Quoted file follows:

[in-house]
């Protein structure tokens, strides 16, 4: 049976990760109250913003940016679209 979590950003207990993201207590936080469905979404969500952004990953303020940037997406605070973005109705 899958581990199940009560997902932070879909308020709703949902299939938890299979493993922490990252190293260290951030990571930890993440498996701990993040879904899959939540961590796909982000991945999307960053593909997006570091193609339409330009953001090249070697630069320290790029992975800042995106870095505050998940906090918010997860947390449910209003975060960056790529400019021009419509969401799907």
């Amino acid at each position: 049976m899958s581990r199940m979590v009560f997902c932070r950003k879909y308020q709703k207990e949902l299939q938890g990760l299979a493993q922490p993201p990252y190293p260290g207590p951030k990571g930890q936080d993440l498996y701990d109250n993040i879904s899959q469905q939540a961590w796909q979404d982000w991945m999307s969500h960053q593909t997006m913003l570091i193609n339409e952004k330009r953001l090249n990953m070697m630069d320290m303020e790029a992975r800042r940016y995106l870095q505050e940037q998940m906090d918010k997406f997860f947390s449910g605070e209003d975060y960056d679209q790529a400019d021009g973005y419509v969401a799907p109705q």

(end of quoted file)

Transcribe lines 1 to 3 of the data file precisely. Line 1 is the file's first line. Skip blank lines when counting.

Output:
[in-house]
């Protein structure tokens, strides 16, 4: 049976990760109250913003940016679209 979590950003207990993201207590936080469905979404969500952004990953303020940037997406605070973005109705 899958581990199940009560997902932070879909308020709703949902299939938890299979493993922490990252190293260290951030990571930890993440498996701990993040879904899959939540961590796909982000991945999307960053593909997006570091193609339409330009953001090249070697630069320290790029992975800042995106870095505050998940906090918010997860947390449910209003975060960056790529400019021009419509969401799907």
């Amino acid at each position: 049976m899958s581990r199940m979590v009560f997902c932070r950003k879909y308020q709703k207990e949902l299939q938890g990760l299979a493993q922490p993201p990252y190293p260290g207590p951030k990571g930890q936080d993440l498996y701990d109250n993040i879904s899959q469905q939540a961590w796909q979404d982000w991945m999307s969500h960053q593909t997006m913003l570091i193609n339409e952004k330009r953001l090249n990953m070697m630069d320290m303020e790029a992975r800042r940016y995106l870095q505050e940037q998940m906090d918010k997406f997860f947390s449910g605070e209003d975060y960056d679209q790529a400019d021009g973005y419509v969401a799907p109705q």